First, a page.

There are some ceremonies people view as little more than simple tradition or formality. The Trial was not one of them. The Trial was a very real, very dangerous ritual that determined who would join the temple as acolytes. Candidates were not chosen lightly, for the Flame could harm or even kill those it did not allow to pass.
It was a centuries-old tradition, to test each candidate with a fire that had been burning long before the empire, and would burn long after their great palaces and temples were little more than rubble.
The candidates were dressed in robes thin as insect’s wings, undyed and unperfumed. Their stark simplicity contrasted with the heavily adorned and decorated court that watched their approach.
To enter the Flame and pass through unharmed, a price had to be paid. Refusal to give up what the Flame demanded resulted in failure of the Trial, and often severe burns. Candidates would have to let the Flame pass through them, and burn away that which the Flame deemed unworthy. Allowing the Flame in without fear or fight would leave little more than ash stains on their hands or feet. It was said the more ash, the more the Flame had cleansed. But the only requirement to pass the Trial was to exit the Flame unharmed. Only those who were wounded were rejected by the temple, even if the wound was nothing more than shame.
Sometimes she wondered just how much shame it took to be rejected. After all, shame was an easy emotion to feel when one stood naked before the Divine and the Earthly. She didn’t exactly revel in being laid bare before the court.
Even as the thought crossed her mind, she pushed it down. The Trial was not about the eyes on her and the other candidates, it was for souls to be examined and changed. She shivered as she waited her turn, muttering psalms under her breath to keep her teeth from chattering. The robe would be the first thing to burn away, so she understood its simplicity, but did they have to be so thin?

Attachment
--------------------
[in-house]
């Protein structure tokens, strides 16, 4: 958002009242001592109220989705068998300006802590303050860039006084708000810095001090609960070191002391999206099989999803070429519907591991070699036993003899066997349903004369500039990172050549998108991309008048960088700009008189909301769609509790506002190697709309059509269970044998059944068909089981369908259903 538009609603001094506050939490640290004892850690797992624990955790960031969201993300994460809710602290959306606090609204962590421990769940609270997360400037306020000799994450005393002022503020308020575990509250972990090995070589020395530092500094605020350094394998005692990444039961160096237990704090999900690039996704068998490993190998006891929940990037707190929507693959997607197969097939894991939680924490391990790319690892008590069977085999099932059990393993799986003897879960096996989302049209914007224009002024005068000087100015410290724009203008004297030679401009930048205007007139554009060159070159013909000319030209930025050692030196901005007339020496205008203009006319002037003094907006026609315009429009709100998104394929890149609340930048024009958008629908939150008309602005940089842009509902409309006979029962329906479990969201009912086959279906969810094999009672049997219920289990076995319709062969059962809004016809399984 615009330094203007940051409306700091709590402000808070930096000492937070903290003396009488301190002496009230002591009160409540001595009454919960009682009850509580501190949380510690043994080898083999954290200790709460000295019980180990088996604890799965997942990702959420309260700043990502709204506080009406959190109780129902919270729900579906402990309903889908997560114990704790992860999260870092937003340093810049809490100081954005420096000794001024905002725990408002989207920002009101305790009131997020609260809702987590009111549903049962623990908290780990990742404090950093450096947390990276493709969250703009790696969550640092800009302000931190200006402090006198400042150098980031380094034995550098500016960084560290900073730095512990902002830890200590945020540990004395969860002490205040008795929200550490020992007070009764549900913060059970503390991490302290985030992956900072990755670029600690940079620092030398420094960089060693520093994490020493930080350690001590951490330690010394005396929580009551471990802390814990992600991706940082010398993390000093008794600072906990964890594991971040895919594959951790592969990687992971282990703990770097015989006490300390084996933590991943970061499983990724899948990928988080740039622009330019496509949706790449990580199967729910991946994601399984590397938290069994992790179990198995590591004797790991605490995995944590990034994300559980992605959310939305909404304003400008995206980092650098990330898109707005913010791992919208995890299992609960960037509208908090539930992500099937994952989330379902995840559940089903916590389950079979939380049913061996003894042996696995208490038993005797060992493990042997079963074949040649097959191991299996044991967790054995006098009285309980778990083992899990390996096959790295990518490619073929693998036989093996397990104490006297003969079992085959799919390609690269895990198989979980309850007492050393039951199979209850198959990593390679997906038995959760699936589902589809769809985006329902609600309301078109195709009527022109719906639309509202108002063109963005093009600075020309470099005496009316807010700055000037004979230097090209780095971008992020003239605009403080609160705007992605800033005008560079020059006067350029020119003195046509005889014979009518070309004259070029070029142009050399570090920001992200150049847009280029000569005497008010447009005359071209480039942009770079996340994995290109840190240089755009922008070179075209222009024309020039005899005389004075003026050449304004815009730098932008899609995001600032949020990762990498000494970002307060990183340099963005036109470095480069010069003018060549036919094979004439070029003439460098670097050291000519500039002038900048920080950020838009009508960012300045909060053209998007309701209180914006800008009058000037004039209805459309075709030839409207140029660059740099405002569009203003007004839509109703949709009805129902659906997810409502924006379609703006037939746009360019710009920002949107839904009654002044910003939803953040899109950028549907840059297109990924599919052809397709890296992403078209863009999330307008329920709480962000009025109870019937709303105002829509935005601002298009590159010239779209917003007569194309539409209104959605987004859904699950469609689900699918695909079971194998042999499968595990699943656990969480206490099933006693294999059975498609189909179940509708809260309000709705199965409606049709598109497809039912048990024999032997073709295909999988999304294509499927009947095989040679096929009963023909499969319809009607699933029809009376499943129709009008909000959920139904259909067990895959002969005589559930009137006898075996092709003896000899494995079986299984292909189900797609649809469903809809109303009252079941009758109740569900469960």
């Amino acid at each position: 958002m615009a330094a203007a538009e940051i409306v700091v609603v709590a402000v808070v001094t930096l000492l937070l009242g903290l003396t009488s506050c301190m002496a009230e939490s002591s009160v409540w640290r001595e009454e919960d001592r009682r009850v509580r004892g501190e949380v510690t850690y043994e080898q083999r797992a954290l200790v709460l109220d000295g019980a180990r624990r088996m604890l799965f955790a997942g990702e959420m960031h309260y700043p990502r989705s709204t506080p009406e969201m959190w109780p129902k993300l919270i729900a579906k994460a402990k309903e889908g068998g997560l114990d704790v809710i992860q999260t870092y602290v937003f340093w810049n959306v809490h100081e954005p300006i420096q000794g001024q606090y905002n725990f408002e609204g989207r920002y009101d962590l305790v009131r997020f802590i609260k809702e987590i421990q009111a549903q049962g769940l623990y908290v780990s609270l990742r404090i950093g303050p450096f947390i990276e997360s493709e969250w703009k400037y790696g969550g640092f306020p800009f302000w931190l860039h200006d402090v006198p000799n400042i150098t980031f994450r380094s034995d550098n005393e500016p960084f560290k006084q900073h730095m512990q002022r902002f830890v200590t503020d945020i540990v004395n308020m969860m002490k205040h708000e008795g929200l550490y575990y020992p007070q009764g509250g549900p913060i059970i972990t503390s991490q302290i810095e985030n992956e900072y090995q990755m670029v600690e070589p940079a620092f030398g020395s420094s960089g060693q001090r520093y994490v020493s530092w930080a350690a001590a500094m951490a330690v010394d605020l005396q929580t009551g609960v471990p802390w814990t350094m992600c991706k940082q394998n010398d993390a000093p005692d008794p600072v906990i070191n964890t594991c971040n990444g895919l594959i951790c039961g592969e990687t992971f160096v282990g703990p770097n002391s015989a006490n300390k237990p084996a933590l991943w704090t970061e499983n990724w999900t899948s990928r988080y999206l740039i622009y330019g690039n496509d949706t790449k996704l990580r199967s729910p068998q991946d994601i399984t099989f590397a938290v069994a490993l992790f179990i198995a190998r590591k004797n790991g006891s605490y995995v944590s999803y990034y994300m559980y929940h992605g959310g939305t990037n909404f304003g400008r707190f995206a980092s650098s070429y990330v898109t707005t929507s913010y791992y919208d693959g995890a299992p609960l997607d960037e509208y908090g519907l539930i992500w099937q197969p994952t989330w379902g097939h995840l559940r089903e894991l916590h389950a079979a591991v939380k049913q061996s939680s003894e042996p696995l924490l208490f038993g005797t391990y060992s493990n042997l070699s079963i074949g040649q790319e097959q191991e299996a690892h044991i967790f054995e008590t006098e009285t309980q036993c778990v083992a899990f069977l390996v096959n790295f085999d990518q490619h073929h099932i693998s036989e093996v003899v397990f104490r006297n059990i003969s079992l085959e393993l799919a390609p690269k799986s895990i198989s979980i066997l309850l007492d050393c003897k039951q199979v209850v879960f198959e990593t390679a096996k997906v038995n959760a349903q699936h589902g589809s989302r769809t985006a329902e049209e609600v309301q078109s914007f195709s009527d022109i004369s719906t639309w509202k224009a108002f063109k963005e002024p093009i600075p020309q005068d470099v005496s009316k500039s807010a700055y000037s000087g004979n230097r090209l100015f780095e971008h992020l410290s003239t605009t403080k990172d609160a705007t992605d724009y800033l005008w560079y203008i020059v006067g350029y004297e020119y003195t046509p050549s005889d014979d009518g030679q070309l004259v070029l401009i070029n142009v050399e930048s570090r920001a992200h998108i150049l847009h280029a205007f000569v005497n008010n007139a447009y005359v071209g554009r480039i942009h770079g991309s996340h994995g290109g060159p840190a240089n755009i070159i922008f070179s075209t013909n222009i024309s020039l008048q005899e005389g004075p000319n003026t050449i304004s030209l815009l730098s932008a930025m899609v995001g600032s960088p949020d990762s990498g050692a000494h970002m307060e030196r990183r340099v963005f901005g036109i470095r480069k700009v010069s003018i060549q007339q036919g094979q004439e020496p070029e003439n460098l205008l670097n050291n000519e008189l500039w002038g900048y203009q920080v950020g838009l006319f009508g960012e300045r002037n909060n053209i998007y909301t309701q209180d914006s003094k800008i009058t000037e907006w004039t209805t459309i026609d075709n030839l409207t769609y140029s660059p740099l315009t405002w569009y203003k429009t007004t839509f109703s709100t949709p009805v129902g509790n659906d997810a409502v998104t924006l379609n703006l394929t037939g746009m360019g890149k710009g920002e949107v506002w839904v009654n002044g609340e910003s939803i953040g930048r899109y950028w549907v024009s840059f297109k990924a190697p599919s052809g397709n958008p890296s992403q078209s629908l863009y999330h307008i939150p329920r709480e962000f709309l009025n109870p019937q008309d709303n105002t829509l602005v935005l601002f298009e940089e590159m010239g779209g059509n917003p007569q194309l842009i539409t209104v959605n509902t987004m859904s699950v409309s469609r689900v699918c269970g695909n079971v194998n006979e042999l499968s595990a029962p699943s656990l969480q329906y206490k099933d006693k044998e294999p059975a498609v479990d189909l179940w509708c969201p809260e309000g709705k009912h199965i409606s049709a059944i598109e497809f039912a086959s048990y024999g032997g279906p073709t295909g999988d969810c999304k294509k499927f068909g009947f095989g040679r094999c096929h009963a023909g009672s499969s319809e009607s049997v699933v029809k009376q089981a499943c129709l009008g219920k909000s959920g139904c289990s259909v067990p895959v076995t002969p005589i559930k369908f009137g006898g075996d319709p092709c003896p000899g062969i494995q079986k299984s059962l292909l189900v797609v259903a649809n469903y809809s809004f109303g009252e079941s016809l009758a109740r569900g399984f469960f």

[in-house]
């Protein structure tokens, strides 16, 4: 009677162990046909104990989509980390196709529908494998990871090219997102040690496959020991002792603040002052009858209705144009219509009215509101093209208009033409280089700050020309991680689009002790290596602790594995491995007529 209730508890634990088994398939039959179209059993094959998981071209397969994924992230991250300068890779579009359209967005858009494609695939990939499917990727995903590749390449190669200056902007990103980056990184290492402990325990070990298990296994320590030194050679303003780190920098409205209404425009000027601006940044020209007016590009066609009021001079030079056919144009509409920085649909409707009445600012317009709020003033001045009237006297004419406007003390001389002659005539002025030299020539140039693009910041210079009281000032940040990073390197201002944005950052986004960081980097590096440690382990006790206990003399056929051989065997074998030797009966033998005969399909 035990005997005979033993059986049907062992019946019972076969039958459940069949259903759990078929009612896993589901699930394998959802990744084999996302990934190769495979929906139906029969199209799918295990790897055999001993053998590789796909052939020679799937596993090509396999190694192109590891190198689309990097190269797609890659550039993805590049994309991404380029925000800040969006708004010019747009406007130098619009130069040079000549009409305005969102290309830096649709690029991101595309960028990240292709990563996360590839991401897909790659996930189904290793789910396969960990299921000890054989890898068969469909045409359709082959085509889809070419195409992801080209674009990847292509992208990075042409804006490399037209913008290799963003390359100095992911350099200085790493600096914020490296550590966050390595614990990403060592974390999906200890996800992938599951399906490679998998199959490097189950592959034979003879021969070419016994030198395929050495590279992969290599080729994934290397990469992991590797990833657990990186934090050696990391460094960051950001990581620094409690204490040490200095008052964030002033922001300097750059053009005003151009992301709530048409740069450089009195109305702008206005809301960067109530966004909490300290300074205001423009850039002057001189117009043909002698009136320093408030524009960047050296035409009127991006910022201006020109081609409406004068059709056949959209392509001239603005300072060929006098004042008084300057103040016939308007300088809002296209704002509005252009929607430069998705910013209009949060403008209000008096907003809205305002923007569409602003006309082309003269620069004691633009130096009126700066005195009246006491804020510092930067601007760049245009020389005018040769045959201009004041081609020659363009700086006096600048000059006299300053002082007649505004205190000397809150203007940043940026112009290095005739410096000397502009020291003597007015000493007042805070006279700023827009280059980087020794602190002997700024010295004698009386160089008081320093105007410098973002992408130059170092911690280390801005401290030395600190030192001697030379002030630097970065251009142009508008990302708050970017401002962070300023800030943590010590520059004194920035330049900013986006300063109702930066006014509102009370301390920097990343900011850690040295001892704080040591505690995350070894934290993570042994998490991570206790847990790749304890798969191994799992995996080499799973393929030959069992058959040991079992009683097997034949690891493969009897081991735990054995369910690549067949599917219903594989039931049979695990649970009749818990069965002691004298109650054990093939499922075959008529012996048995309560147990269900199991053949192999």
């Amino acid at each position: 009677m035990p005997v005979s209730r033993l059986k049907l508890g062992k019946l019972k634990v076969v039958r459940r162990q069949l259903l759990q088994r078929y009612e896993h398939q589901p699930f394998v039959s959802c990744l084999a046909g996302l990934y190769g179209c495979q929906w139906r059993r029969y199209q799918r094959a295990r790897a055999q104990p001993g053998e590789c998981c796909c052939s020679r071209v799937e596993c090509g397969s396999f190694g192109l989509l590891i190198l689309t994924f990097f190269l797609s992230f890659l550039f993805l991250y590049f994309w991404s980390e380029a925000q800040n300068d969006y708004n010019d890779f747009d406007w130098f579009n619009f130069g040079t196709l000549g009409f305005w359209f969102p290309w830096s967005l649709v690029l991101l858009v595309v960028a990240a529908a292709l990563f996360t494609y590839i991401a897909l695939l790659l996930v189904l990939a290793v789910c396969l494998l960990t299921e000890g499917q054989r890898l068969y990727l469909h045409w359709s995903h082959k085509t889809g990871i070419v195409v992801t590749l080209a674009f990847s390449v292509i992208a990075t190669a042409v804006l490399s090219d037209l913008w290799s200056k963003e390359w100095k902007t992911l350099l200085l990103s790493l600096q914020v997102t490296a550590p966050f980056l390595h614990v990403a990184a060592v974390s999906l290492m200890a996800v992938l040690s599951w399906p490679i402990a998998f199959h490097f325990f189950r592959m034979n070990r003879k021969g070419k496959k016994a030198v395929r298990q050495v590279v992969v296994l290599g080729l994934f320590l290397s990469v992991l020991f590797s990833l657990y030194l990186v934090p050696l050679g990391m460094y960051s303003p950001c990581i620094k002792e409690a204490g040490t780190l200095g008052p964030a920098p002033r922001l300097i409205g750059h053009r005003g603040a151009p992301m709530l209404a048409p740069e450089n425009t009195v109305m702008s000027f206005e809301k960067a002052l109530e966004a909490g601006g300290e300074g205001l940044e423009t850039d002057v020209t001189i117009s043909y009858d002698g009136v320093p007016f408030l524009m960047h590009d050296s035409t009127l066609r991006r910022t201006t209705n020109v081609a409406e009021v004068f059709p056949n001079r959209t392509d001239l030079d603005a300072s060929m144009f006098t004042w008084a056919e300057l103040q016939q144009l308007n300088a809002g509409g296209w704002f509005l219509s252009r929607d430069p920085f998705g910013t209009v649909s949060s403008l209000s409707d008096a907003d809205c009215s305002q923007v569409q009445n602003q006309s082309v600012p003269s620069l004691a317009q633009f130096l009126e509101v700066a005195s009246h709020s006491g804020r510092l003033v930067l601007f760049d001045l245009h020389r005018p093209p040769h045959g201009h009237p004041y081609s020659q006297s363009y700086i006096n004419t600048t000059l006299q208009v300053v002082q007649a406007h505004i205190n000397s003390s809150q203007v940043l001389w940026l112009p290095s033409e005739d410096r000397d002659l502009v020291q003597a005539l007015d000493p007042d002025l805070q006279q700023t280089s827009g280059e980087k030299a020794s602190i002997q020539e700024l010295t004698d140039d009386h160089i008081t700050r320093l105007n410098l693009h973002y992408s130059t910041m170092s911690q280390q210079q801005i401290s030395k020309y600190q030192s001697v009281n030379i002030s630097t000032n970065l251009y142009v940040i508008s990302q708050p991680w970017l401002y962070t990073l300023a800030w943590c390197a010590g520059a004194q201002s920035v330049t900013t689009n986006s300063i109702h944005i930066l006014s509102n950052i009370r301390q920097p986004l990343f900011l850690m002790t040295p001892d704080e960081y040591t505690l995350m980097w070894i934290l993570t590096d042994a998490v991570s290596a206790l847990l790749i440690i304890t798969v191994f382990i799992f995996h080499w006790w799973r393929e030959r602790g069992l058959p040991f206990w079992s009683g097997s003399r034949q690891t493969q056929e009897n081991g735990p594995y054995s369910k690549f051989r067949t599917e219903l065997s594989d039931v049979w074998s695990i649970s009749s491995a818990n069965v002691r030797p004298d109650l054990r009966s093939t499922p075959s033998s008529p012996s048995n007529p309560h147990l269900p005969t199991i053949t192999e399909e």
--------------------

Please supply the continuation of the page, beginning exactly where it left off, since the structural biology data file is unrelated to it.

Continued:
She struggled to keep her gaze forward as the crowd murmured around her. Three ahead of her now. A tall, generously curved woman entered the flames with floor-length ebony hair and exited with naught but ash on her scalp. A priestess wrapped her in a blanket as a scrie took down her ash-markings.
Two more. A reedy man stepped into the flames and screamed when his beard caught, but he exited unharmed.
One left. A boy, her age perhaps, entered with his chin high and crawled out the other side. He didn’t scream, but she swore she heard a soft sob as he left the hall.
Shaking even as the heat hit her face, she inhaled deeply and stepped into the Flame. Somehow, the smooth stone was still cool on her feet, even as her robe crumbled around her. The Flame did little more than tickle as she took her next step. Then it was under her skin, in her veins, in her bones. It was fire, it was ice, it was a biting wind. She paused in the torrent of sensation and found she was not afraid. What would the Flame take from her? It did not matter. Anything it took would be worth it. The Flames did not burn away, they made her whole. So the Flame did not take from her. It gave.
There is a great difference between the blue-black of ink, the earthy brown-black of the darkest shade of skin, and the dry, gray-black of ash. There was no mistaking what covered the girl’s skin.
When she stepped out of the Flame her arms were black to the elbow and her legs were black to the knee, a gray-black that was unmistakable. Her once brown hair was now that same all-encompassing ash. The scribe noted her marks, and as a priestess tried to wipe away the ash, she gasped. Her cloth came away clean. Trying to retain her composure, the priestess muttered to the scribe and quickly grabbed a blanket.
She was ushered out of the hall and deeper into the temple as a wave of murmurs rose behind her. She took no notice of the shock around her, following serenely to the room that had been prepared for new acolytes.